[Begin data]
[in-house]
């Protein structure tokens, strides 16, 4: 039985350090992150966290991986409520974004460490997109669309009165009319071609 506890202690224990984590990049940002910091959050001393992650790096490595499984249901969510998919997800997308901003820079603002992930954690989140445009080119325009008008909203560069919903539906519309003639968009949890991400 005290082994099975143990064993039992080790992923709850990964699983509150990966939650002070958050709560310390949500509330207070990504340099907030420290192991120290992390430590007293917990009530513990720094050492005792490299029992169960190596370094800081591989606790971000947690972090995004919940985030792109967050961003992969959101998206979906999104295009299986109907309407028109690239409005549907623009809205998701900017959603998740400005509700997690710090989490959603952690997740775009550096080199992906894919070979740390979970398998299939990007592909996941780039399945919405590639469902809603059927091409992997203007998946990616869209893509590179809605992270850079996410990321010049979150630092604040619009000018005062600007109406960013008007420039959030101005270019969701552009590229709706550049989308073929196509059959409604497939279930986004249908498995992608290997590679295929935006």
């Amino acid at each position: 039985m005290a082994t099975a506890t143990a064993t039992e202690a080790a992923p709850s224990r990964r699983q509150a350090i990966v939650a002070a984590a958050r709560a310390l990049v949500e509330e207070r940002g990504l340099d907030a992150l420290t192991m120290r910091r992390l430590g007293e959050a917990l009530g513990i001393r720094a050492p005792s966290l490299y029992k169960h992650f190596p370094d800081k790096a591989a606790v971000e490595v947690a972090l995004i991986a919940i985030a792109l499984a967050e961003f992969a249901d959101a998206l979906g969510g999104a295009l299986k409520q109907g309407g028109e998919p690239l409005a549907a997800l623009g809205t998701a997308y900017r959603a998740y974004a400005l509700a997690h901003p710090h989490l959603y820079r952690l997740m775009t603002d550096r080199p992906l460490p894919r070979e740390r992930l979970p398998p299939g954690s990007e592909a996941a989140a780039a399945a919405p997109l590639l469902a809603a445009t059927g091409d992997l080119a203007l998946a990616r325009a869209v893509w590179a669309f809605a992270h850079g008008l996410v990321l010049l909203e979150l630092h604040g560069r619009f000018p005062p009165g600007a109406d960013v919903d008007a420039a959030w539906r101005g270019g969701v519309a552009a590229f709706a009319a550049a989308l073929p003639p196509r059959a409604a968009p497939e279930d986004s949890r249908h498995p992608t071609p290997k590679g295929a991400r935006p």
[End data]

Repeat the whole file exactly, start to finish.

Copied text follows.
[in-house]
């Protein structure tokens, strides 16, 4: 039985350090992150966290991986409520974004460490997109669309009165009319071609 506890202690224990984590990049940002910091959050001393992650790096490595499984249901969510998919997800997308901003820079603002992930954690989140445009080119325009008008909203560069919903539906519309003639968009949890991400 005290082994099975143990064993039992080790992923709850990964699983509150990966939650002070958050709560310390949500509330207070990504340099907030420290192991120290992390430590007293917990009530513990720094050492005792490299029992169960190596370094800081591989606790971000947690972090995004919940985030792109967050961003992969959101998206979906999104295009299986109907309407028109690239409005549907623009809205998701900017959603998740400005509700997690710090989490959603952690997740775009550096080199992906894919070979740390979970398998299939990007592909996941780039399945919405590639469902809603059927091409992997203007998946990616869209893509590179809605992270850079996410990321010049979150630092604040619009000018005062600007109406960013008007420039959030101005270019969701552009590229709706550049989308073929196509059959409604497939279930986004249908498995992608290997590679295929935006």
């Amino acid at each position: 039985m005290a082994t099975a506890t143990a064993t039992e202690a080790a992923p709850s224990r990964r699983q509150a350090i990966v939650a002070a984590a958050r709560a310390l990049v949500e509330e207070r940002g990504l340099d907030a992150l420290t192991m120290r910091r992390l430590g007293e959050a917990l009530g513990i001393r720094a050492p005792s966290l490299y029992k169960h992650f190596p370094d800081k790096a591989a606790v971000e490595v947690a972090l995004i991986a919940i985030a792109l499984a967050e961003f992969a249901d959101a998206l979906g969510g999104a295009l299986k409520q109907g309407g028109e998919p690239l409005a549907a997800l623009g809205t998701a997308y900017r959603a998740y974004a400005l509700a997690h901003p710090h989490l959603y820079r952690l997740m775009t603002d550096r080199p992906l460490p894919r070979e740390r992930l979970p398998p299939g954690s990007e592909a996941a989140a780039a399945a919405p997109l590639l469902a809603a445009t059927g091409d992997l080119a203007l998946a990616r325009a869209v893509w590179a669309f809605a992270h850079g008008l996410v990321l010049l909203e979150l630092h604040g560069r619009f000018p005062p009165g600007a109406d960013v919903d008007a420039a959030w539906r101005g270019g969701v519309a552009a590229f709706a009319a550049a989308l073929p003639p196509r059959a409604a968009p497939e279930d986004s949890r249908h498995p992608t071609p290997k590679g295929a991400r935006p």